In 1 Corinthians 7:1-5 ‘Now for the matters you wrote about: “It is good for a man not to have sexual relations with a woman.” But since sexual immorality is occurring, each man should have sexual relations with his own wife, and each woman with her own husband. The husband should fulfil his marital duty to his wife, and likewise the wife to her husband. The wife does not have authority over her own body but yields it to her husband. In the same way, the husband does not have authority over his own body but yields it to his wife. Do not deprive each other except perhaps by mutual consent and for a time, so that you may devote yourselves to prayer. Then come together again so that Satan will not tempt you because of your lack of self-control.’

Notice Paul mentions sexual fasting but neither here nor anywhere else, does he impose it as a command, 2 Corinthians 6:5 / 2 Corinthians 11:27.

In 2 Corinthians 6:5, and 2 Corinthians 11:27, he refers to what he suffered for the sake of the Gospel, and speaks of times when he went without food. But this wasn’t because he was ‘fasting’, but because he had no food to eat!

The answer to the question, should a Christian Fast? is, therefore, ‘yes! If they want too!’ but remember that fasting, like ‘bodily exercise’ may do a little good, but ‘godliness is profitable for all things!’ 1 Timothy 4:8.

‘One Sabbath Jesus was going through the grain fields, and as his disciples walked along, they began to pick some heads of grain. The Pharisees said to him, ‘Look, why are they doing what is unlawful on the Sabbath?’ He answered, ‘Have you never read what David did when he and his companions were hungry and in need? In the days of Abiathar the high priest, he entered the house of God and ate the consecrated bread, which is lawful only for priests to eat. And he also gave some to his companions.’ Then he said to them, ‘The Sabbath was made for man, not man for the Sabbath. So, the Son of Man is Lord even of the Sabbath.’ Mark 2:23-28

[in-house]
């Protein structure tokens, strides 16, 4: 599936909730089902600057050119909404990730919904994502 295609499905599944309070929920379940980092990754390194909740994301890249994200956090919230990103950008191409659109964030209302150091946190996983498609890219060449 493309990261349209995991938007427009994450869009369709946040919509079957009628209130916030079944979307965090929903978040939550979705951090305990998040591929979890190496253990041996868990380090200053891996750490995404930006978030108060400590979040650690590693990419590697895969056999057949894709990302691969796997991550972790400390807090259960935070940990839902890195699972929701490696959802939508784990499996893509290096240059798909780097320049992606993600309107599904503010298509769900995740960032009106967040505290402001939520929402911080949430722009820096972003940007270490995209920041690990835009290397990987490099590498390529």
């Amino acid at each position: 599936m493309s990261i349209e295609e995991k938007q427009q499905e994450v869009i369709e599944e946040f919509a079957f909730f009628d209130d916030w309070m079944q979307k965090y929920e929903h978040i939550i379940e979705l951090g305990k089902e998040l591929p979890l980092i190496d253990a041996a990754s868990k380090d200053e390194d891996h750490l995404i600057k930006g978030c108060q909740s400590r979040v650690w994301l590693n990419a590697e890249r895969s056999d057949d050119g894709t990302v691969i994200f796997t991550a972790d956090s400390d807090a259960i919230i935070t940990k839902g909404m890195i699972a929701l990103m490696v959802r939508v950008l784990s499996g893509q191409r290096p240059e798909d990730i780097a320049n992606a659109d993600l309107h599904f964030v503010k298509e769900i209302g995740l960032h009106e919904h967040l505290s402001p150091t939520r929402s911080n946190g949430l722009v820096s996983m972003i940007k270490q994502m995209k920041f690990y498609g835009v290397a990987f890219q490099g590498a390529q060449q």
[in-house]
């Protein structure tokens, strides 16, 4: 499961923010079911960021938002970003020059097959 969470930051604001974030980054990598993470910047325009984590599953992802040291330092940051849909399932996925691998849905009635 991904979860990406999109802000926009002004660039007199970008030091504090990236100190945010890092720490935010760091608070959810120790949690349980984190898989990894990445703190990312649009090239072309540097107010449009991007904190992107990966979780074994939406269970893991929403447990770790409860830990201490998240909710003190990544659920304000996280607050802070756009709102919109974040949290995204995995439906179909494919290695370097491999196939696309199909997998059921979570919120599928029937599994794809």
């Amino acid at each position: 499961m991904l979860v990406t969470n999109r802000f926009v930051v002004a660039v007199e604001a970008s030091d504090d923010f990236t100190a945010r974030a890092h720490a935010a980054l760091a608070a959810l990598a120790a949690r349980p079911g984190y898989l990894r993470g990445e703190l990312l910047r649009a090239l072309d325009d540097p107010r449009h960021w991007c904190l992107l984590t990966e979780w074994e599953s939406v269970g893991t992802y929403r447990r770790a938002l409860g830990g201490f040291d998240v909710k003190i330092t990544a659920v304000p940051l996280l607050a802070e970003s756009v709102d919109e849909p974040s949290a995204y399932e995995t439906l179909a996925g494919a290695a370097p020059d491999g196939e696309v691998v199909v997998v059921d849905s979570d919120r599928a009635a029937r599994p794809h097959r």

The more popular Jesus became, the more outspoken His opponents’ attacks. Jesus and His disciples provided easy targets for their critics, because they refused to follow the religious traditions of their age. Jewish tradition regarding the Sabbath day prohibited all activity, including plucking grain to eat, but Jesus and His followers ignored these cherished doctrines.

When the Jewish officials criticized the disciples, Jesus defended their actions by noting His opponents’ inconsistency, they justified David when he broke God’s law, Leviticus 24:5-9 and 1 Samuel 21 but they condemned Jesus when He merely violated men’s traditions.

Then He explained that God had intended for the Sabbath command to provide relief for man, not be an additional burden. Finally, Jesus proclaimed His authority over the Sabbath saying that He Himself was Lord of the Sabbath. If Jesus created the Sabbath, surely, He knew what activities violated it.

The Sabbath was supposed to be a day of blessings and relaxation, free from work but the Jews had turned into a bunch of rules which consisted of dos and don’ts, and with over 613 laws, they always found a way around them.

Go To Mark 3



"And we know that in all things God works for the good of those who love him, who have been called according to his purpose."

Romans 8:28